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  • Le Select 99 Boulevard du Montparnasse, Paris

Who drank there and when? Having opened in 1925, Le Select was renowned for two things: its Welsh rarebit, and the fact it was the first café in Montparnasse to stay open all night. 

In 1929, while besieged by hard-drinking Americans such as Hemingway, Robert McAlmon, Harold Stearns and Morley Callaghan, the bar’s imposing proprietor, Mademoiselle Jalbert, called the police on Hart Crane for either brawling or refusing to pay his bill. The Paris police had clearly had enough of rowdy émigrés by this time, and beat Crane bloody before dragging him face-down along Boulevard du Montparnasse. Artists Stuart Davis, Isamu Noguchi, Jo Davidson and Alexander Calder were also known to have been occasional patrons.

Overheard at the bar: ‘The Montparnassians sleep in the morning and in the afternoon and spend the evening and the neo-evening, up to the rising hour for ashmen and concierges, upon the terraces of the Dôme, the Rotonde, the Select, and other neighbouring cafés. They have dark circles under their eyes, have read parts of Ulysses, and are likely to be self-made Freudians’ — Elliot Paul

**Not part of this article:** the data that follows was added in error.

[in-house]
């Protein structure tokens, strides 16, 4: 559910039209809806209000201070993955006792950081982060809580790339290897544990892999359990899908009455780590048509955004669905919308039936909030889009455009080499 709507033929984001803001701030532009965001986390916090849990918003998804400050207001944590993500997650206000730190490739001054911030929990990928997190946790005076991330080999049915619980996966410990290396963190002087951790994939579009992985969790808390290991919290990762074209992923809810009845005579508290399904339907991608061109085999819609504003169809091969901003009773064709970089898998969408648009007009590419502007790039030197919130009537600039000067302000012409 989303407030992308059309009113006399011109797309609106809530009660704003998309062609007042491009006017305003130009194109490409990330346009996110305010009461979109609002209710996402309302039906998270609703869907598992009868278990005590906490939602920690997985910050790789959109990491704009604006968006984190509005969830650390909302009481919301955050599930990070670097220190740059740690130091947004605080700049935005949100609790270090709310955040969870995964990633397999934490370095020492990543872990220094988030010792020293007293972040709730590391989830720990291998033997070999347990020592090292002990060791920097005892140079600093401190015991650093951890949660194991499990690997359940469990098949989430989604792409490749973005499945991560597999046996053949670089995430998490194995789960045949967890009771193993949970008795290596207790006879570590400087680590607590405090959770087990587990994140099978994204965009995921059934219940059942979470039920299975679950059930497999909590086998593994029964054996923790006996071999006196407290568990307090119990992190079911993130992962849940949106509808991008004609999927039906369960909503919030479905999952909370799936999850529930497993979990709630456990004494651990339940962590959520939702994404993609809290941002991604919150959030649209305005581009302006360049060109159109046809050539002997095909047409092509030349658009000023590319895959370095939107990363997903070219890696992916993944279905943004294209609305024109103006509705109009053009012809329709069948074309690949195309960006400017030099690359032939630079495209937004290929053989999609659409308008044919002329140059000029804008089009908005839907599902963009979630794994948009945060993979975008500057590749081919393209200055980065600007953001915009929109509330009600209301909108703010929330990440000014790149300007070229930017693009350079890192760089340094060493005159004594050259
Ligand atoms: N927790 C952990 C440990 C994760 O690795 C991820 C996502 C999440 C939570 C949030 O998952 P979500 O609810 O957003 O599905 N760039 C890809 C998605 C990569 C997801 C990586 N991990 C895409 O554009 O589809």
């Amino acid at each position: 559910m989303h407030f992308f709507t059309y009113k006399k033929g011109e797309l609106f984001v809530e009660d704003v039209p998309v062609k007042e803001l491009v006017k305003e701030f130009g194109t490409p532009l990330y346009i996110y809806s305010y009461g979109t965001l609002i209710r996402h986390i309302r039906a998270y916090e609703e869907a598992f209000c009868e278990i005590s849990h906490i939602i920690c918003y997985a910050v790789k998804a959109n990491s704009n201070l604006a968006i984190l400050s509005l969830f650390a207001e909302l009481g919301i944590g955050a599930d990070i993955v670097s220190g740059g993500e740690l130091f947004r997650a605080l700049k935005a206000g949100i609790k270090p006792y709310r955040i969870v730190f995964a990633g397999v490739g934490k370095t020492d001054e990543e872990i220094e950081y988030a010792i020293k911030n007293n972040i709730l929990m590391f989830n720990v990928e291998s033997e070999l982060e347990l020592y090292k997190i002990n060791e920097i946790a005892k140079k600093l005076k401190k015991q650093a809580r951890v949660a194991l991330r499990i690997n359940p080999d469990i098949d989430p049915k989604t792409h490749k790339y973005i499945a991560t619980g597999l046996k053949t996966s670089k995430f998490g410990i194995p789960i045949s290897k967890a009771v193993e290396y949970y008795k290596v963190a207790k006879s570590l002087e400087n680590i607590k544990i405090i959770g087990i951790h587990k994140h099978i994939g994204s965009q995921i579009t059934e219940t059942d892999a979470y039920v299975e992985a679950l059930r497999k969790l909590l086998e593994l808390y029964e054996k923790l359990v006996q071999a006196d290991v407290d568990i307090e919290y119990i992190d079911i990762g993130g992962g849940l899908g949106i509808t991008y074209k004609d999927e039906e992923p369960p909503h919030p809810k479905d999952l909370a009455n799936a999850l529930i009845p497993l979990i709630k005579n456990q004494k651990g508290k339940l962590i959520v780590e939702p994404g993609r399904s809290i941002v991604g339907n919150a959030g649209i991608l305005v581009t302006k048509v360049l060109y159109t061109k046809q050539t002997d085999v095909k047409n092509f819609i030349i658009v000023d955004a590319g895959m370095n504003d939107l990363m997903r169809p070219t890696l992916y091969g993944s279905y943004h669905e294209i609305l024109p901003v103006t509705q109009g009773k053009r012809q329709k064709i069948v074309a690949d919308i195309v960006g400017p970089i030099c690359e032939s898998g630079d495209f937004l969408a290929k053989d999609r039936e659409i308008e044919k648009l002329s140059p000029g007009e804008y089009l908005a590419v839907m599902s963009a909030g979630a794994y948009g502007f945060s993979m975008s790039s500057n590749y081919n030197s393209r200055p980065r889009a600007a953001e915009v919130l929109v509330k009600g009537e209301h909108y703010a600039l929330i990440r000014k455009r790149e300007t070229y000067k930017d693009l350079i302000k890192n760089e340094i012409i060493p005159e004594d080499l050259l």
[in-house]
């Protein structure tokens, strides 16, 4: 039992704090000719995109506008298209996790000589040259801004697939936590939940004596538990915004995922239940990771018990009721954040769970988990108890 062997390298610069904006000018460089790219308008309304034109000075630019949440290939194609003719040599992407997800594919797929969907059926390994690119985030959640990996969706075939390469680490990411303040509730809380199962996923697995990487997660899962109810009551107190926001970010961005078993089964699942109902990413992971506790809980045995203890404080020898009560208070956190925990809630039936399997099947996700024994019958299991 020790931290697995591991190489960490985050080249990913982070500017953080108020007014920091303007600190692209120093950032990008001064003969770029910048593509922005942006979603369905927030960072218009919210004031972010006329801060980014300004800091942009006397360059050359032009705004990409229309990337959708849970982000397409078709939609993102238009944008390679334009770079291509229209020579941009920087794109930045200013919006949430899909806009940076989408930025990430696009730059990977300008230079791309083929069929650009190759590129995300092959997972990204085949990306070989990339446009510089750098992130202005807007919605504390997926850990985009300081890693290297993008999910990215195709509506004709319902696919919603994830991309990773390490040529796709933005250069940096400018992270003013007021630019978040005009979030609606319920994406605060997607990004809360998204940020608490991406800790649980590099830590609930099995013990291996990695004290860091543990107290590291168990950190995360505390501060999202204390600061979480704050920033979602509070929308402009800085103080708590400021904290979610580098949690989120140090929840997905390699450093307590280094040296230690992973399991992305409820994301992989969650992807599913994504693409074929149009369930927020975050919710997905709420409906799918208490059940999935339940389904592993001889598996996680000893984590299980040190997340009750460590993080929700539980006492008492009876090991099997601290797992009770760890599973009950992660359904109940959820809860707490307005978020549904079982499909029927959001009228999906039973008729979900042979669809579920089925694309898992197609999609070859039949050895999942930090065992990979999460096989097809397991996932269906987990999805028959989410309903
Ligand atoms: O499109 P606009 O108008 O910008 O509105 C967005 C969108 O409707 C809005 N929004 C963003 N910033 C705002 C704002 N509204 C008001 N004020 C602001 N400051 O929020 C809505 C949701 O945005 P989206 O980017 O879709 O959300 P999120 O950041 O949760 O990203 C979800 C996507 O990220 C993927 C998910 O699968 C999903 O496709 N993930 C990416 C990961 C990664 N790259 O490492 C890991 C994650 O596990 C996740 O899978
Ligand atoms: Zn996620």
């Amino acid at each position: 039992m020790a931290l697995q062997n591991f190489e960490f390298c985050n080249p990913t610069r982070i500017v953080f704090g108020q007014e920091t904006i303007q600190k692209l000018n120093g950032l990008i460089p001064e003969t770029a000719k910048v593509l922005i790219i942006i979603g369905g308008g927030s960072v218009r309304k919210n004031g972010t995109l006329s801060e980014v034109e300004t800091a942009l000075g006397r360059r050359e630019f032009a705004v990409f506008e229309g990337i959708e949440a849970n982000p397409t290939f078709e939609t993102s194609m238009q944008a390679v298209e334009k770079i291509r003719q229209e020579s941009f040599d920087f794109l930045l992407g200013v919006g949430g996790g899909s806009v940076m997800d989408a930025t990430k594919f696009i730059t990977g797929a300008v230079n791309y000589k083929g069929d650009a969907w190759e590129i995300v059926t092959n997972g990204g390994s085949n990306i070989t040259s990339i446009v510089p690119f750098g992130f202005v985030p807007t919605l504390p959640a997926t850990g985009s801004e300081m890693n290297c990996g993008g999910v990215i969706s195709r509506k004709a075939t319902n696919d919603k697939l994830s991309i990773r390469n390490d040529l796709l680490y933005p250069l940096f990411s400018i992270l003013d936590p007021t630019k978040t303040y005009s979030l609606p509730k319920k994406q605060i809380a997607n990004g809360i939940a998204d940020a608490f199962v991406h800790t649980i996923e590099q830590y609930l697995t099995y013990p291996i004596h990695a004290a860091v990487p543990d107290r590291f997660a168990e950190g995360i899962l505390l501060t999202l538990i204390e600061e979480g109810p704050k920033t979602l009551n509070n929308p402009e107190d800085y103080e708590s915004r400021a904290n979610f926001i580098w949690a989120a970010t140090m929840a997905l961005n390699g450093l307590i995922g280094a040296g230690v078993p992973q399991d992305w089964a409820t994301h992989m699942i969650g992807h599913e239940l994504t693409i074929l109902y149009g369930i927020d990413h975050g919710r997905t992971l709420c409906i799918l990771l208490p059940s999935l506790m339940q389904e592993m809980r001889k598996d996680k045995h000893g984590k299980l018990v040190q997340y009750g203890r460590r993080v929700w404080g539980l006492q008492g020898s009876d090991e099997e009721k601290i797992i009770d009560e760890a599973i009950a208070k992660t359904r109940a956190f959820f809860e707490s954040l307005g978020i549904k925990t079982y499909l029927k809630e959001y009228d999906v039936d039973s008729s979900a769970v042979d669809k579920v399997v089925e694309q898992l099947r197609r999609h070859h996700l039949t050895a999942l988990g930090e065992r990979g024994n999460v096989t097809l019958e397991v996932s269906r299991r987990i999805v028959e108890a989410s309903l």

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  • La Coupole 102 Boulevard du Montparnasse, Paris

Who drank there and when? Rumour has it that La Coupole opened on 20 December 1927 because of the pun ‘le vingt dissipe la tristesse’, which when said aloud sounds like both ‘the 20th drives away sadness’ and ‘wine drives away sadness’. Fronted by neon lights and adorned with two magnificent pillars designed by Léger and Kisling, its scene was renowned, with Chagall, Cocteau, Vlaminck and Josephine Baker all in regular attendance.

Overheard at the bar: ‘Met Friesz and went along to La Coupole. Bumped into Kisling who’d been looking for me… Man Ray, Kiki… Desnos. All very pleasant and good fun. At one point someone was talking about Derain and I said: “Now there’s someone who I’d like to see again before going back to America.” Two minutes later, who turned up but Derain himself, totally drunk! I had a marvellous time’ — Jules Pascin

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Who drank there and when? The majority of the main characters in Hemingway’s 1925 novel A Moveable Feast  were based on certain heavy-drinking patrons at Le Dingo (slang for ‘The Crazy Man’). The bar’s Liverpudlian barman, Jimmie Charters, lured a crowd made up of English-speaking boozers and the emotionally fragile with his corned beef and cabbage, real American soup and thick steaks. ‘We let some of the clients run up bills,’ he later recalled. ‘I’m told the unpaid bills over a nine-year period in the Dingo totalled half a million francs.’ This was also where Hemingway first met F. Scott Fitzgerald.

Overheard at the bar: ‘After dinner someone would say, “Let’s go round to the Dingo”… where you knew the waiter, the owner and barman by their first names, and knew practically every client… Here you settled down to serious drinking’ — Jimmie Charters